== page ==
Out from her drawers came the too small, too big, and out of season clothing. Out went the toy box and dress-up supplies. Out to the trash went last year’s school papers, the dried up markers and random puzzle pieces, lost and lonely. Out went everything that so easily overwhelmed her, which she wanted but couldn’t manage on her own. What remained were the bare necessities, clearly assigned places for her things, and a space that Priscilla could rest and breathe in. How could she have obeyed me, at the tender age of six, faced with a task most ill defined? After awhile, after a certain amount of junk in anyone’s life is accumulated, the process of cleaning up becomes a lot more complicated, becomes a lot less realistic in the long run.
I’ve had this dream of becoming an author. I’d like to get the field trip permission slips in on time. If I could afford one renovation, I’d rip up the kitchen flooring and put in hardwood. I am curious about the monks protesting in Myanmar. This Christmas, should we travel or stay home? This Thursday should we have pizza or stew? Is it normal that my children argue so much? I have to figure out a way to get some exercise. “What’s that?” “Do what?” “You mean right now?” Of course, I would (if I could)! In fact I talk about it incessantly, the peace that comes from submitting fully to God’s will. It’s just that I’m kind of busy, it’s not so cut and dry, I have goals and responsibilities I need to attend to.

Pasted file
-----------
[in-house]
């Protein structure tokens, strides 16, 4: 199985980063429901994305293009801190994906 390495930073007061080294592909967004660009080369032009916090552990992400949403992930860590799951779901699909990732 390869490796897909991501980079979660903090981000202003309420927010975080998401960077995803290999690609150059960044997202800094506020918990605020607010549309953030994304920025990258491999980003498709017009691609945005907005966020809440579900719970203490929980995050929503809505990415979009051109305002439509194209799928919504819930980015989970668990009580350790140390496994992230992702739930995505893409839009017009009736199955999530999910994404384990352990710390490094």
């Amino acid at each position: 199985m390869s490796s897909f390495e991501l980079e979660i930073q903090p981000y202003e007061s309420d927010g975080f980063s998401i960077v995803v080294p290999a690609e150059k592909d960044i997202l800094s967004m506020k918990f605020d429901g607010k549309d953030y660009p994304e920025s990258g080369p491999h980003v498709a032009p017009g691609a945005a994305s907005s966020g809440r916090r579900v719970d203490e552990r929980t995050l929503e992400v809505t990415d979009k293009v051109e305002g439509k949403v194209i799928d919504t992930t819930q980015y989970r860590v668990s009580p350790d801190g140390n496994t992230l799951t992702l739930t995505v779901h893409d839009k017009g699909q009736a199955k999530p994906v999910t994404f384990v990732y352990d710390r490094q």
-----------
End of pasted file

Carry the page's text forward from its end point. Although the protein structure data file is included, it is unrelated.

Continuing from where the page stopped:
It is often at this point, when the every day details begin crowding out my opportunities for divine illumination, that Christ mercifully and painfully starts to toss out the rubbish, on my behalf. My work is rejected. Our finances become strained by unforeseen car troubles or the laying-off of my husband from his job. An angry and stubborn child rocks my confidence. A series of stupid, humiliating, mistakes makes me question my own capabilities. Yet when the fluff, the broken agendas, the misplaced desires are finally cleared away, wouldn’t you know it…life suddenly becomes a whole lot more simple. What to do next, is not nearly so confusing, so up for grabs, so clouded by a soul-full of earthly stimuli: pray, beg for mercy, feel the unexplainable tranquility of being swallowed up by God, the only Hope I’ve got for getting Home.
My daughter, Priscilla, looks around her, admiringly, at the haven of unfussiness and minimalist beauty. It feels good to watch her sink into that bed – without having to shove off the girly-girl litter, without having to endure my disapproving scowl, without having to waste a moment on sorting through the chaos in an attempt to find exactly what she is looking for. For all that is left are the things of true importance, are the items that I, as the mother who adores her, deemed necessary for this stage of her development, for this moment in her childhood, for right now.